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Tuesday, July 22, 2014

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Letters to the Editor

Mary Lou Owens writes to remind cyclists that they are required to follow the same traffic laws and obey the same signs as automobiles. (September 16, 2010, Page 4)

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    Officials agree dead tree must be removed

    A limb from the large water oak on the east side of the Lafayette County Courthouse fell at about 5:30 Saturday morning onto the wrought-iron fence the surrounds the courthouse. The weight of the limb was so heavy that about 2 feet of the fence buckled, looking as though a car had slammed into it instead of a tree limb.

    Now Oxford and Lafayette County officials are scrambling to get the large tree that has provided cool shade on the Square since William Faulkner was a youngster removed before another limb — or the entire tree — falls. (September 16, 2010, Page 1)

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      United Way sets higher goal

      The United Way scaled back its fundraising goal in 2008 in expectancy of lower donations due to a failing economy.

      In 2007, the goal was $450,000. It was dropped to $425,000 in 2009.

      “We blew it out the top, despite a tough economy, and raised $427,000,” campaign chairman Jeff Triplette said at the United Way annual campaign kick-off luncheon on Wednesday. “That was above our goal.”

      This year’s goal is $465,000. (September 16, 2010, Page 1)

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        Oxford OKs budget

        The city of Oxford approved the 2011 fiscal year budget of $19.5 million while managing to maintain the city’s millage rate at 27.27 – the same rate it has held since 2005. (September 16, 2010, Page 1, 5)

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          Historic Preservation Committee actions

          The Oxford Historic Preservation Commission approved certificates of appropriateness for three projects while voting that there was proof of demolition by neglect involving a piece of property on Madison Avenue. (September 15, 2010, Page 2)

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            Tree Board plants seed for green initiative

            The Oxford Tree Board is promoting its Releaf program as a way to rebuild the urban canopy in the city. Cowan Hunter talked about different things citizens and volunteers can do to work with the Tree Board and the program. (September 15, 2010, Page 1)

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              Metro busts four for selling Spice

              The Lafayette County Metro Narcotics United arrested three people recently for allegedly selling synthetic marijuana.

              “We couldn’t have done this without the help of other area law enforcement agencies, particularly the University Police Department,” said Agent in Charge Keith Davis.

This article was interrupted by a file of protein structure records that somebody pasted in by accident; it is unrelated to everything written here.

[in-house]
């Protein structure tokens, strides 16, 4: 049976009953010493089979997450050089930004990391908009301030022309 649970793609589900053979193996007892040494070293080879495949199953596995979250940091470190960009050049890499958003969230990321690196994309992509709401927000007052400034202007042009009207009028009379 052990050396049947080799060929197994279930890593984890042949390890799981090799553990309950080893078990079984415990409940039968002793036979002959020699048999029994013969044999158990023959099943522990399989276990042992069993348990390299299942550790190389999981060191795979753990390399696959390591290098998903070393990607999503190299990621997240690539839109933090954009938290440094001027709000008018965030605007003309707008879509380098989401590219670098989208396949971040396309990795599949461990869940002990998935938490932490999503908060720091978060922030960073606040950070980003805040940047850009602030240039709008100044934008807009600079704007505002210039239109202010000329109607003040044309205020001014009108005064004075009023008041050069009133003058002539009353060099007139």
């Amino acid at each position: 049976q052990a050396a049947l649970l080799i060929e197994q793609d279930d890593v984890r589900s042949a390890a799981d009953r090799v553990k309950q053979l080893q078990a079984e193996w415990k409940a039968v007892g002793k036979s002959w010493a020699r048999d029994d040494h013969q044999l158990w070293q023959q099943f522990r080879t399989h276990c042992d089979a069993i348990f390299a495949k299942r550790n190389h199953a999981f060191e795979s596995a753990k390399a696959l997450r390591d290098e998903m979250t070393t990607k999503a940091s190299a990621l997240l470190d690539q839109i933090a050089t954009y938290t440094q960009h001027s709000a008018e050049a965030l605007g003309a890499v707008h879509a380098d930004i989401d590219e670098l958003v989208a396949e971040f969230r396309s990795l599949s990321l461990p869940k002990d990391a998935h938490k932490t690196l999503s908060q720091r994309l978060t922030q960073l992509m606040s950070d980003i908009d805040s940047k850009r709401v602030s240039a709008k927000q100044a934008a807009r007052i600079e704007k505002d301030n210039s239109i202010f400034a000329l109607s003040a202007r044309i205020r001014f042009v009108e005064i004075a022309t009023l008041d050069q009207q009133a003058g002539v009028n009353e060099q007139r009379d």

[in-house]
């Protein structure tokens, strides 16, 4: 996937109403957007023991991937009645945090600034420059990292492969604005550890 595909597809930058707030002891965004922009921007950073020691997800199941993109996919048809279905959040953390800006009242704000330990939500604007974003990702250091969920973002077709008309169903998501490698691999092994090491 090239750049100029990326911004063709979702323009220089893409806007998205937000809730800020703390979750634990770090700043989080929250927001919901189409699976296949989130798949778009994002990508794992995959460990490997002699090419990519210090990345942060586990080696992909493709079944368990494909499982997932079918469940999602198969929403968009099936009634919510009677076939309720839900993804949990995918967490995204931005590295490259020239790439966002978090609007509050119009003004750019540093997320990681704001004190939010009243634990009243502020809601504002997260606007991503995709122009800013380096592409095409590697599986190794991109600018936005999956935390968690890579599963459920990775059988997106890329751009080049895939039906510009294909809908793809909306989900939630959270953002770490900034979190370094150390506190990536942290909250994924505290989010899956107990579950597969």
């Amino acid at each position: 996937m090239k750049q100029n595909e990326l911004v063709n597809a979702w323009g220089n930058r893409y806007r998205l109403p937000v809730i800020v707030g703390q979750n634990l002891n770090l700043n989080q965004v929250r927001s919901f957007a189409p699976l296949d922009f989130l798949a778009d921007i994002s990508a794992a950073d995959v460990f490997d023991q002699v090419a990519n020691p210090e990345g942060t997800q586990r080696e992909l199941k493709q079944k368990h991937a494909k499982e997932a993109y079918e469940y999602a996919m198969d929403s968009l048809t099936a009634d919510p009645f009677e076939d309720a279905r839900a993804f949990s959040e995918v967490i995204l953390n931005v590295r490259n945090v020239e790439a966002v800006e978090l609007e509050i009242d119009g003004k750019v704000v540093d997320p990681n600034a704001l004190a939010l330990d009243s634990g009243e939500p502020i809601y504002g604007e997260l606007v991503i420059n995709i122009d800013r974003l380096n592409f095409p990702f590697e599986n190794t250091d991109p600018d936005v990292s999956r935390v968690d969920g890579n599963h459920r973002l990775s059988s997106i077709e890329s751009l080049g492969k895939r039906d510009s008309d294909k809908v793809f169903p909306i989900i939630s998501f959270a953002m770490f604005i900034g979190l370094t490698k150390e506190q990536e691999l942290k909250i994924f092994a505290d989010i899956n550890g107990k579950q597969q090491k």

In the last two weeks, the Narcotics Unit, with the help of UPD officers, visited several local businesses suspected of selling the artificial marijuana, known by several brand names including K2, Spice, Demon, Voodoo, Genie and Zohai. The leafy material is marketed as an incense, although by smoking it, it is said to have similar effects to that of marijuana.

              The UPD officers posed as undercover buyers at the establishments. According to Davis, three people were arrested for selling the now-illegal substance. (September 15, 2010, Page 2)

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                Crime drops in Oxford

                In Oxford, all reported crimes in 2009 are lower than they were in the 2008, according to the FBI’s annual Uniform Crime Report.

                The report tracks crime statistics from cities and counties all over the country.

                While Oxford Police Chief Mike Martin is pleased with the numbers, he said he expects them to climb a bit when the 2010 numbers are released next year.

                “As many burglars as we’ve locked up this year, we are still having burglaries,” Martin said. “We are working hard to be visible and keep this a safe place for our residents and visitors. But our crime has gone up this year. However, we are also recovering a lot of stolen property and making arrests which soothes that increase.”

                Martin said thieves might blame the increase in burglaries and thefts on the economy.

                “I blame it on these skinny televisions,” he said with a chuckle. “These things are so light, they can just pick up and carry them out the door with no effort.” (September 15, 2010, Page 1)

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                  You can see where we learned our ‘hospitality’

                  Editor Don Whitten relates an interesting story from a trip Oxonian Wilbur Lee Todd and his family made to and from North Carolina last weekend for a wedding, pointing out that there are plenty of good people around and noting that it’s clear where we learned much of our Southern hospitality. (September 15, 2010)

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                    Time for the exceptional

                    Guest columnist Benny R. Walls writes about how changes in the world make it even more important for people to prepare themselves for life, and he stresses the importance of knowledge and education in that preparation. (September 15, 2010, Page 4)

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